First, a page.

Working With Silk Sari Yarn - Sari Yarn Preparation And Projects
Looking for tips, hints and ideas for silk sari yarn?
Sari yarn is a unique, brilliantly coloured yarn made from sari silk remnants in India. It comes in hanks (skeins) and pre-prepared balls and each one is unique, due to the ordering of colours, the uneven yarn thickness and the skill of the individual spinner.
Sometimes sari yarn is called “recycled sari yarn” but is not made from recycled saris, only new sari silk remnants. Sari yarn can also known as Himalayan yarn, Nepalese Yarn, Kathmandu yarn and Tibetan yarn. Cottage industries have developed around the production of sari yarn and these often support women who handspin the yarn for a living.
You can buy sari yarn as a ball or a skein from online shops catering to crafters - these shops might specialise in preparing sari yarn for immediate use. Online craft shops also provide an ethical choice by supporting Fair Trade and good working conditions for the producers. For an alternative option, you can check out “sari yarn” on Ebay, which sometimes ships skeins direct from the warehouse.
Types Of Sari Yarn
I’ve encountered three main types of sari yarn. Although these types come in different grades and qualities, there is no list of “standard” grades. Most traders create their own grades and you’ll see a lot of “best grade”, “quality grade” and “Grade A & B” sari yarn. The best way to find the right sari yarn for your project is to focus on the types listed below and find an acceptable grade suitable for your intended project.
Silk Sari Yarn
This is a thin, brightly coloured recycled silk sari yarn that is the best all-purpose yarn for knitting and crotchet projects. Silk Sari Yarn bends easily and looks brilliantly coloured – it also works well when mixing yarns in a multicoloured project.
Silks, cotton and rayon (with occasional metal threads) are hand sewn or tied at each end to create this colourful yarn that is perfect for crotchet and knitting. Sari Ribbon is perfect for adding additional texture to freeform projects.
Live Wire Sari Yarn
This yarn is made from the recycled remnants left from sari production. It’s a thick yarn that doesn’t bend easily and is hard to knit and crotchet with, but you can make great woven rugs with it. Note: Live Wire Sari Yarn does not like to be unpicked and reused much as it tends to fall apart. However, it will be fine if only used once.
Sari Yarn Preparation
Does your sari yarn smell? If it’s a strong mildewy smell, this can be because the sari yarn was produced and stored during a rainy season in India, creating some bacterial smell in the yarn. If you can smell an earthy, musky smell (like patchouli, but not as strong as the bacterial smell) this can be attributed to the natural smell of silk. Many shops sell sari yarn which doesn’t smell and comes at a higher price – because they’ve washed it. You can save a few $$$ and handwash sari yarn yourself at home.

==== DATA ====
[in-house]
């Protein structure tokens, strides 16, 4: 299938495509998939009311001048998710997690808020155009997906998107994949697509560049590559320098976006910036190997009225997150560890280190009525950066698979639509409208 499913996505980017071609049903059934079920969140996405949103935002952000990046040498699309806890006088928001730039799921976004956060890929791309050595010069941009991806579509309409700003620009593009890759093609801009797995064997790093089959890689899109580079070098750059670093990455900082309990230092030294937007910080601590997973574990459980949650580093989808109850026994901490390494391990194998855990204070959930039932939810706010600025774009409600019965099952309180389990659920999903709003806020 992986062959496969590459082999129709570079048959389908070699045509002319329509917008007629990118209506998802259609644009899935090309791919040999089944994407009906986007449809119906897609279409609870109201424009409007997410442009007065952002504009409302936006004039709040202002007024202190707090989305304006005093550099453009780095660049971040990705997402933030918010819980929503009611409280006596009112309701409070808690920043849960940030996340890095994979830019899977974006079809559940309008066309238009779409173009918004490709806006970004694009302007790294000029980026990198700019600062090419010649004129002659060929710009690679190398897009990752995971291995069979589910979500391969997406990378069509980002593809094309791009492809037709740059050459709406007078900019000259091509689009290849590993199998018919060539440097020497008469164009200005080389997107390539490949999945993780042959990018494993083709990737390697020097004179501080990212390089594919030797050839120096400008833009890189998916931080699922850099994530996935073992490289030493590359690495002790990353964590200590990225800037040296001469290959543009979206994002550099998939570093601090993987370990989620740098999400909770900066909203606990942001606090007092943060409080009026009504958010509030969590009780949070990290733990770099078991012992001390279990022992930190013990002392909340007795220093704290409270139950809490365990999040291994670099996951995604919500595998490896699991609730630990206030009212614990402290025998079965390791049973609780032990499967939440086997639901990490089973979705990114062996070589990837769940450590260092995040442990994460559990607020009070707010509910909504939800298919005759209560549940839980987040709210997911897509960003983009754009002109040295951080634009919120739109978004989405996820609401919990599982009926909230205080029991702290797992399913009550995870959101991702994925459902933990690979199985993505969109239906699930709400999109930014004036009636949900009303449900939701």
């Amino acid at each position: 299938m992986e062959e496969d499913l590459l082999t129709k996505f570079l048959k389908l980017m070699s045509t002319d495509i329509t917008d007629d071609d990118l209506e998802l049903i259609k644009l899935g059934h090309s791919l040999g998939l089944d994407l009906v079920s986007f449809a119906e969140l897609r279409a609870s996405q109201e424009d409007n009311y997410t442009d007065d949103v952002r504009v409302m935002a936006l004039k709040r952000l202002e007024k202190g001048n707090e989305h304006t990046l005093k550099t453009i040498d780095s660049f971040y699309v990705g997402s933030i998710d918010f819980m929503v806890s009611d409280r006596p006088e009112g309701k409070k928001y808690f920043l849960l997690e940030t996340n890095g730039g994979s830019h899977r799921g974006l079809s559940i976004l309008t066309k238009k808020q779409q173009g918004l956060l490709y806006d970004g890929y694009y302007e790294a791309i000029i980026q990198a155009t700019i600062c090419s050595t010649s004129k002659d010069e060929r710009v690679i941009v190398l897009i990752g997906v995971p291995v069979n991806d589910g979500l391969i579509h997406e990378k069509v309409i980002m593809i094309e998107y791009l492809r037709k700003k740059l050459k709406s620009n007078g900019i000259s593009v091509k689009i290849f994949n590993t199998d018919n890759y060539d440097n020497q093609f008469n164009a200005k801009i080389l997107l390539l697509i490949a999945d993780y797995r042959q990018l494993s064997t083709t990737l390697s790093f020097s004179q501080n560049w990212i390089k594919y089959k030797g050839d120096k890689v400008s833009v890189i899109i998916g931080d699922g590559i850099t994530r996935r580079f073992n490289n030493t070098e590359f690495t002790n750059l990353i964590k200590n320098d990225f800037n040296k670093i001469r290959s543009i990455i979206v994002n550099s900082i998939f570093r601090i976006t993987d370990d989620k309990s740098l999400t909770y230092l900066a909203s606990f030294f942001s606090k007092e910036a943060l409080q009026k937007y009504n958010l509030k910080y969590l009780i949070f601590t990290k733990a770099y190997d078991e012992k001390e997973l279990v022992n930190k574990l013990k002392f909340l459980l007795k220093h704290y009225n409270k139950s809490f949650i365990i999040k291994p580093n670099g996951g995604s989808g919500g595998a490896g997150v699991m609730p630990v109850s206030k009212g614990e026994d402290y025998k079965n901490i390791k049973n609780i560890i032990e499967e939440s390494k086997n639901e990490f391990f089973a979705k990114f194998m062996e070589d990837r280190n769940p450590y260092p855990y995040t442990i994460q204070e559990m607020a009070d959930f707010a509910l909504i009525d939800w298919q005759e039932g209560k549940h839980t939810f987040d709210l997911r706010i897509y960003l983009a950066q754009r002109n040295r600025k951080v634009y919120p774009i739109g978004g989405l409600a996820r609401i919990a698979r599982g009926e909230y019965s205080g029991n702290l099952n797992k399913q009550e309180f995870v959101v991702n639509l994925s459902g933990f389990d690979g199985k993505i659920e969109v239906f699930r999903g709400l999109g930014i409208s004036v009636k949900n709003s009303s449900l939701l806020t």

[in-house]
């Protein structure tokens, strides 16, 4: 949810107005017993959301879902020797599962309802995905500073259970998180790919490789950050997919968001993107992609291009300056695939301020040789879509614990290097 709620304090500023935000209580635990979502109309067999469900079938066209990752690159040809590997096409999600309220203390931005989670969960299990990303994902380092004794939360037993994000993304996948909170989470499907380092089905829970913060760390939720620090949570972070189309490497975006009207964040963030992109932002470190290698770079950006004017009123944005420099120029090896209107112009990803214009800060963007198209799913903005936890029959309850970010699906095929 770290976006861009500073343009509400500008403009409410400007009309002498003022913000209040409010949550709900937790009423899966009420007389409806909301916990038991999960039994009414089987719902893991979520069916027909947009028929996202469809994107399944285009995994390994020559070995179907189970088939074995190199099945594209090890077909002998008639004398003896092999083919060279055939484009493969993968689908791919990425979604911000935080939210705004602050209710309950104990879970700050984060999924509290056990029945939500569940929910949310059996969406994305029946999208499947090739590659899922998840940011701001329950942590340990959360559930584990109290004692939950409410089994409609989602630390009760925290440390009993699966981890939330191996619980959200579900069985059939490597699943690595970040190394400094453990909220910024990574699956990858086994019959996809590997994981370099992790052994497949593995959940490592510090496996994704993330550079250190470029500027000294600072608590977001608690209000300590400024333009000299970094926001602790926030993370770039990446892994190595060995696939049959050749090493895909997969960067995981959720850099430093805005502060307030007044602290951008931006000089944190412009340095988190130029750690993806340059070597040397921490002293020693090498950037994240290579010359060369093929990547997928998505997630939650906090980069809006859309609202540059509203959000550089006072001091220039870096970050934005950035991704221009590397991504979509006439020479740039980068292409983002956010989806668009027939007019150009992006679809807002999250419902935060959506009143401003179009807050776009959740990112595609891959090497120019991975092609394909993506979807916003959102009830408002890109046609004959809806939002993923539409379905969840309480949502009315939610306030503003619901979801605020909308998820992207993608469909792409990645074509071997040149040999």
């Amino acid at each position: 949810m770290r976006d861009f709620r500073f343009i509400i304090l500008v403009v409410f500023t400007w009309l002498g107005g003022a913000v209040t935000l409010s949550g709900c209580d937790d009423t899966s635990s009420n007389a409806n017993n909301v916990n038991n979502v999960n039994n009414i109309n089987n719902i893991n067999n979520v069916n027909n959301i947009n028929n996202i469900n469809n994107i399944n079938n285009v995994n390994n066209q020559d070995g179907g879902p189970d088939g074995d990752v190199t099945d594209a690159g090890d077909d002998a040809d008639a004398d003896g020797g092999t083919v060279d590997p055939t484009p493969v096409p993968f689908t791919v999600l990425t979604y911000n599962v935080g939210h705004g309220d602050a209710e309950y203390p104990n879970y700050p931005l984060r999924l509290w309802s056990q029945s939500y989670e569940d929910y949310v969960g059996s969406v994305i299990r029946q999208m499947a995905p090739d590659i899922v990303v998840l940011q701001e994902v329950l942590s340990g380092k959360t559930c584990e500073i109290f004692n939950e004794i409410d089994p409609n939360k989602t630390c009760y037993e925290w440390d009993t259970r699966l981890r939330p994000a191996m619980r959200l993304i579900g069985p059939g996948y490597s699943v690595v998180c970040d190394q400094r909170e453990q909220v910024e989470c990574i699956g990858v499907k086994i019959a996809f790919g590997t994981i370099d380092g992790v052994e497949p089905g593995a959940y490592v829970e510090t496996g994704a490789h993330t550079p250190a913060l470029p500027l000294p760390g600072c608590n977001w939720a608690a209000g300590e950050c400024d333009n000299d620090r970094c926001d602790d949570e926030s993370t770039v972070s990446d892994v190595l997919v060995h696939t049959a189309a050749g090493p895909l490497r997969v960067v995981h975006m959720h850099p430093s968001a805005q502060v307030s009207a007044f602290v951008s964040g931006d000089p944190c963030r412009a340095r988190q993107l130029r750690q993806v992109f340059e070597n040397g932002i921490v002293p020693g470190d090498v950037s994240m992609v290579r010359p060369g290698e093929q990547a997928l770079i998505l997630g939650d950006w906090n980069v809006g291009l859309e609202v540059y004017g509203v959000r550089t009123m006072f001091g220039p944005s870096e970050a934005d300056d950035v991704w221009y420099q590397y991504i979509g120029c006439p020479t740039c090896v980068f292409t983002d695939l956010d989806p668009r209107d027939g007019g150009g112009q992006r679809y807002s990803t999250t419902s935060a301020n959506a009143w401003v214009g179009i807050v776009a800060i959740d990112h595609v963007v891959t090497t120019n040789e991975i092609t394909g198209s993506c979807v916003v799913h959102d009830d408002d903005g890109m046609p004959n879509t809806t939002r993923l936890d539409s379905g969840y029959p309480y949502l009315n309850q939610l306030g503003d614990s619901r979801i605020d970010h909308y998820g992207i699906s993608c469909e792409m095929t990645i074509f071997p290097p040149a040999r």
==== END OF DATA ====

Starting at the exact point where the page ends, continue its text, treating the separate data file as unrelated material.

1. Undo the hank so it is a loose loop of thread. This requires a lot of patience! If your sari yarn is tightly twisted, check out the handy video on the left for instructions on untwisting.
2. Handwash in dishwashing liquid and cold water, taking care not to scrub too hard and create knotted fibres.
3. If the smell is strong and bacterial, skip Step 2 and soak the yarn for an hour in a bucket of cold water with a few drops of eucalypts oil (not recommended for sari ribbon as the eucalyptus will stain the ribbon colours).
4. Put the sari yarn into a pillowcase or bra bag and tie up the top. Wash in the washing machine on a cold setting. Add fabric softener if you’d like to soften the yarn.
5. Remove from bag and let yarn dry naturally.
6. Roll the sari yarn into a ball, ready for use.
Generally, for a higher price, you can get ready-to-use sari yarn which is prewashed, softened and rolled into a ball. I find you can save up to $20 per 100 grams if you do the washing, softening and rolling yourself. If your sari yarn smells like patchouli and doesn’t seem to be bacterial, you don’t even need to wash the yarn – you can use it straight after rolling it.
Silk Sari Yarn Projects & Ideas
I’ve had a lot of fun using silk sari yarn in many of my projects. When mixed with other yarns in crotcheted bags, you can get a nice hippie effect and the sari yarn strengthens the bag handle perfectly.
Silk sari yarn scarves can be crotcheted or knitted using any combination of stitches, but for maximum effect with the colours and also in preserving as much yarn as possible, try double and treble crotchet stitches, followed by a single row of crotchet when the work needs strengthening.
There’s a lot of stretch in crotcheted sari yarn items, so with the silk sari beanie I made, I just made it to the shape of my head in a sock/bag shape and it stretched after a few wears. The fringe on my beanie was made by using a grey yarn to match and following the pattern sc, sc, tr, tr, dtr, dtr, tr, tr and repeat around the edge.
I also like using silk sari yarn in projects without any crotcheting and knitting. For example, in a yarn scarf, where you cut lengths of mixed yarn, arrange them straight, wrap in paper and sew straight through the width on the sewing machine in a few places (or you can leave it unsewn).
A button necklace made of silk sari yarn was really easy as the yarn held the buttons in place much easier in preparation for knotting.
© 2013 Suzanne Day
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